Other deflectors usually come as a package on an aero tractor. These include cab extenders, which plug some of the gap between tractor and trailer; side skirts, which cover the fuel tanks and battery box and smooth out the profile of the steps; and an air-dam front bumper. If any of these are installed on a non-aero tractor, the economy improvement might be 1 percent to 3 percent.

Aero devices on trailers are becoming more popular because they save as much or more as they do on tractors. Various types of nose and tail appendages and low-slung side skirts can save as much as 7 percent in fuel at highway speeds, tests show.

If trailers are "married" to tractors, aero equipment can save big bucks. In a hook-and-drop operation where trailers spend a lot of time sitting, spending money on aero improvers might not be worth it.

Medium-duty trucks often run in cities where stop-and-go traffic pulls down average road speed and reduces the benefits of aerodynamics. That's why few "city trucks" have full fairing packages, or any fairings at all. But most have smooth styling to ease air flow. And the van boxes mounted on many midrange trucks have rounded roof edges to reduce wind resistance. Any truck that spends a lot of time on freeways where cruising speeds are high would save considerable fuel if fitted with a supplemental fairing on the body's nose or on the cab's roof.

• Smaller engine. Smaller-displacement diesels can save several percent in fuel but can still produce serious power and torque. The latest 11-, 12- and 13-liter diesels can do the work formerly done by 14- and 15-liter engines; they also weigh less by hundreds of pounds each, and cost less to buy. The larger engines last longer, which is why many major fleets still buy them. Also, an engine should be appropriate to a truck model, so a small engine in a long-nose large car makes little sense in the marketplace.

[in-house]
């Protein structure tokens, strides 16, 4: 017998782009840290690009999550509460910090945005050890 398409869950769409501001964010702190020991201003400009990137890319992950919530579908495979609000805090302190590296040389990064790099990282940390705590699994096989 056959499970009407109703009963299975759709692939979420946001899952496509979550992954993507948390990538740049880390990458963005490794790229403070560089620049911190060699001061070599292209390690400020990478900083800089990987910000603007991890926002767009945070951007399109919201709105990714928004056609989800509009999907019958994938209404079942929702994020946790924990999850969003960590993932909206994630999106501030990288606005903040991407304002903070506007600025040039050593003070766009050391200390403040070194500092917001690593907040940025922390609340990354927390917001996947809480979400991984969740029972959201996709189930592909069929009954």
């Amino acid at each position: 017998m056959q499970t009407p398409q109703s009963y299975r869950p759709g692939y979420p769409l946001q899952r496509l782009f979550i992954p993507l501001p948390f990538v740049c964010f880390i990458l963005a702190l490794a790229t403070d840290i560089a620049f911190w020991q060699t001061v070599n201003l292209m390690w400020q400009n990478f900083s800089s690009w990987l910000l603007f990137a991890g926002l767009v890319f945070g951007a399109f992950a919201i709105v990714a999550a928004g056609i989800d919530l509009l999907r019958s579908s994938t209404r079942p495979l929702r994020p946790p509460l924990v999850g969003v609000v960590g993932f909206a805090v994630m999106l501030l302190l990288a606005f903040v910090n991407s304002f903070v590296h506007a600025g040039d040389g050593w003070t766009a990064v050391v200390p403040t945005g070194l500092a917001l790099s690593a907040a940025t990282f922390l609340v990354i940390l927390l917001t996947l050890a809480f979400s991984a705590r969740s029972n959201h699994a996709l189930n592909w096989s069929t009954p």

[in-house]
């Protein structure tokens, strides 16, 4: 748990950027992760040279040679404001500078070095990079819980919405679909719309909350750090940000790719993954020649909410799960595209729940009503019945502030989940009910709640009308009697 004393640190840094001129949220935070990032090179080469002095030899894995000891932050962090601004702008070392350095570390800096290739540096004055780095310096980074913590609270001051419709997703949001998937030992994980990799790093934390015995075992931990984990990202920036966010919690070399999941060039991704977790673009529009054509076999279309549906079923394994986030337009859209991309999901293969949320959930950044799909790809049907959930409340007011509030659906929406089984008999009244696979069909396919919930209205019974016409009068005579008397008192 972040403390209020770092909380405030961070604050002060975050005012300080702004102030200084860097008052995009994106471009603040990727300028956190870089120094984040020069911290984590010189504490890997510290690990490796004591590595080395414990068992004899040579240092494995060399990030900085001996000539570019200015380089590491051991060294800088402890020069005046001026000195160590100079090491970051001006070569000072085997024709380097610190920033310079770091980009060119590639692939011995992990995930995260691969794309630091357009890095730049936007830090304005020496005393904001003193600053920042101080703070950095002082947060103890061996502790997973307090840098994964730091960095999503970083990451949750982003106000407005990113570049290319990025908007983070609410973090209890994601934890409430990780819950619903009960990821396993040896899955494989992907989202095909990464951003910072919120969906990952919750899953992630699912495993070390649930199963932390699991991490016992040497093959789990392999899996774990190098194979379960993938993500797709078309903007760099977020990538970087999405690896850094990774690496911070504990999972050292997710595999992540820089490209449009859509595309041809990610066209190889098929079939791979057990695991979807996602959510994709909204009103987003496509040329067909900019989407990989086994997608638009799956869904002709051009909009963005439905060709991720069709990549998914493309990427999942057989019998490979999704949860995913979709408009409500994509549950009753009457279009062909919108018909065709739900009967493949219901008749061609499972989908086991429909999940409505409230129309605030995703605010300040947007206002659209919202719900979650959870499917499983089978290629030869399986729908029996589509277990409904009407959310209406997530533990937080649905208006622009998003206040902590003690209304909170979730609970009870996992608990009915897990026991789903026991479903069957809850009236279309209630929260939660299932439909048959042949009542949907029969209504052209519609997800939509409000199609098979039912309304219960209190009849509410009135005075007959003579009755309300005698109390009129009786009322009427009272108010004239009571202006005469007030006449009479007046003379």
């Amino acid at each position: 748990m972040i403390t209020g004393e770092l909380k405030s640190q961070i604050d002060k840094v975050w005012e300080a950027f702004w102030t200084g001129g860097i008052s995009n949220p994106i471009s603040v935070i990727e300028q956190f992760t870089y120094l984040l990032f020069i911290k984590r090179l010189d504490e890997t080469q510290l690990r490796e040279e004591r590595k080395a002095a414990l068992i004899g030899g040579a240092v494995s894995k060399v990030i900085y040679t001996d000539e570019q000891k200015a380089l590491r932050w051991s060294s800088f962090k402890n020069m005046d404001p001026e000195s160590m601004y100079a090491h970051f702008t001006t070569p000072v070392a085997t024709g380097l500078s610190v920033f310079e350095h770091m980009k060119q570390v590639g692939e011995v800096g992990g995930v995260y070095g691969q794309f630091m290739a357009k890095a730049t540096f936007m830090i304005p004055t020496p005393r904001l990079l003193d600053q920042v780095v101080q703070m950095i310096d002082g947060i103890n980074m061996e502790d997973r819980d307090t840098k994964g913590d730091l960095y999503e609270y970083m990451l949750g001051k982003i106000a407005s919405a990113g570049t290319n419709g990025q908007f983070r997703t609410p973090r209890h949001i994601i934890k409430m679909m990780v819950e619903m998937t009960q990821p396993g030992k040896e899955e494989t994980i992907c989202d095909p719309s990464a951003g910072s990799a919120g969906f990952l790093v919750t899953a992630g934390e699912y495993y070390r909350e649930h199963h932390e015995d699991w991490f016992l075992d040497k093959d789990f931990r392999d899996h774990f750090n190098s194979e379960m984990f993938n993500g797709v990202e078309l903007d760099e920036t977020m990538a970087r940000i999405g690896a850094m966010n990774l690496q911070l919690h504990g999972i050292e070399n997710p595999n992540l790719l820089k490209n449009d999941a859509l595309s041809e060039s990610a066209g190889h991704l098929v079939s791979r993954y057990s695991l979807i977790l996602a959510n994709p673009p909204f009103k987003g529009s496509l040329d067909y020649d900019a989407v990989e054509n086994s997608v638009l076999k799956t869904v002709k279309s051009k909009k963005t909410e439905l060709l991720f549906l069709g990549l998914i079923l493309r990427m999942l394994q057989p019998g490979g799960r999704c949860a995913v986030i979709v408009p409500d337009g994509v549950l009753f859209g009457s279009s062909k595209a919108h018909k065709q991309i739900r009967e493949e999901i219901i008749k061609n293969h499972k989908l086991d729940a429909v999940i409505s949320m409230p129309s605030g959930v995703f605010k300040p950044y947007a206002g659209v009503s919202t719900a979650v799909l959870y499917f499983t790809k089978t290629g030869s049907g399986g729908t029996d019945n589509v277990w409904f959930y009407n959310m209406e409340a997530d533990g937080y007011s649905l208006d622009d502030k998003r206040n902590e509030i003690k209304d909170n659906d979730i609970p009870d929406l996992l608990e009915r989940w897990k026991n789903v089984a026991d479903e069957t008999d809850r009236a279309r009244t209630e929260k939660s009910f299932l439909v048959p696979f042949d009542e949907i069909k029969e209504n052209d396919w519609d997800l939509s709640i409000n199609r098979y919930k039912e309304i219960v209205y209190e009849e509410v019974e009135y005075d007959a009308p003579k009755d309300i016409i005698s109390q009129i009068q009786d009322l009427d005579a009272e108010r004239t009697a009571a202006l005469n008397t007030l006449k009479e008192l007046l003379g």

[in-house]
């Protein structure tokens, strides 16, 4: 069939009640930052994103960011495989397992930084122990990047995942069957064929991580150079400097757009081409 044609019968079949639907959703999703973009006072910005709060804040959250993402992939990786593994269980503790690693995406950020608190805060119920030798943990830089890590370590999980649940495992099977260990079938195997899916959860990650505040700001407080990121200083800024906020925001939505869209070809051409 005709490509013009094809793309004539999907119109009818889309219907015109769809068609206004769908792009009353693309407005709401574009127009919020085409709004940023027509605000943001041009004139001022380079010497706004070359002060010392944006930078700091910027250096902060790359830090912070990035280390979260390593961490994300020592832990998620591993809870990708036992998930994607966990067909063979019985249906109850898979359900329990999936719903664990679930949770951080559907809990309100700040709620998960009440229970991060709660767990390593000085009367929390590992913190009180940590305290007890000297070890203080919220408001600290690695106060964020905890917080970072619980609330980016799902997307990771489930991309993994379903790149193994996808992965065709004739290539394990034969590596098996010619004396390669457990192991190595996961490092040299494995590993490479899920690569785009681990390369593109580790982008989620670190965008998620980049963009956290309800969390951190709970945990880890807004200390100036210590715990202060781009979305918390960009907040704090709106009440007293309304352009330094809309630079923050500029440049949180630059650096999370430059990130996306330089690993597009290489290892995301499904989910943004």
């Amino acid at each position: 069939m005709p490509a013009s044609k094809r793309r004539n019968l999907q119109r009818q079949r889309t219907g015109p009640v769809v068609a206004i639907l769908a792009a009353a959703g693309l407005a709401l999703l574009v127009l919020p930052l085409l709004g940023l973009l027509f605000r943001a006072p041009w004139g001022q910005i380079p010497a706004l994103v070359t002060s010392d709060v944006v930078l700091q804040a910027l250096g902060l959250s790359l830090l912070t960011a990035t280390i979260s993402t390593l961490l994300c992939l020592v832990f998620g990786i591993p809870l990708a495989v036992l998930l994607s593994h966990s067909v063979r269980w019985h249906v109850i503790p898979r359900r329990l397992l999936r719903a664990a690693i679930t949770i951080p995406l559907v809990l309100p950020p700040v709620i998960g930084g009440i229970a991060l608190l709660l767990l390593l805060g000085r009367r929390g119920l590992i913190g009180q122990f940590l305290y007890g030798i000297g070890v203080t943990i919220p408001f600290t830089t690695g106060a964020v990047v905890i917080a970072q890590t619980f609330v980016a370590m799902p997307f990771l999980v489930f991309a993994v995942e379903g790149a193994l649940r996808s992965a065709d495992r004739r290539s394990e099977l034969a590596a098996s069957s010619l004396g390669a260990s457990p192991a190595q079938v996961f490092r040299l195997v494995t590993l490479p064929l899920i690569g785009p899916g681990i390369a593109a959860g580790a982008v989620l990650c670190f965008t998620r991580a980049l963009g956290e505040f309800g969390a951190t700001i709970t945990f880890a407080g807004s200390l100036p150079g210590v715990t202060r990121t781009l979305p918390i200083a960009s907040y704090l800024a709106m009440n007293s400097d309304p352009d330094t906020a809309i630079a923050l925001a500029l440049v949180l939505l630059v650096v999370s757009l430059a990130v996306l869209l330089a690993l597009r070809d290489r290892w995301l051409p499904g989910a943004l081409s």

• Proper gearing. Gear ratios in the transmission and rear axle(s), along with the tire/wheel size, determine how fast the engine will spin at a given road speed. Each ratio must be chosen with the other in mind. Tire size can be changed fairly easily, but swapping gears is in most cases not feasible. For 2007, many engine builders altered recommended cruising speeds for various models, and these can vary from about 1,300 to 1,700 rpm at 65 mph. So get the ratios right the first time (or look at a used truck's overall gearing carefully to be sure it suits the operation).

If a road tractor will actually cruise at 75 mph, which is legal in many western states, it can be set up to do so. But it'll use considerably less fuel if it cruises at 65 mph. Will that compensate for lost time? If the tractor will run at varying speeds to satisfy delivery demands, then a multi-ratio transmission (a 13- or 18-speed) will give it some flexibility.

A direct-drive top gear can save a bit of fuel because it involves fewer gears and less "churning" of lubricant. Controlled tests show a direct-drive transmission saves up to 2 percent in fuel at cruising speed. Some fleet managers have measured some savings in tank mileage, but it might not be noticeable in many operations. The more varied your cruising speed and operating conditions, the less actual savings an operator would get from this component or any other that's at its best at relatively high speeds.

• Tire size and type. A rig's overall gearing changes with the diameter and circumference of its tires (expressed as "revs per mile"). And size actually changes constantly because tread wear reduces diameter and circumference. A truck might lose 2 to 3 mph in cruising speed at a given engine rpm as tire tread on the drive axles reach their wear limit. The upside is the engine might feel gutsier, especially while accelerating or climbing hills, because the overall gearing is "slower."

Tread type greatly affects fuel economy because it helps determine rolling resistance. The least resistance is offered by rib-style tires, and most fleets try to put these at all wheel positions, at least when weather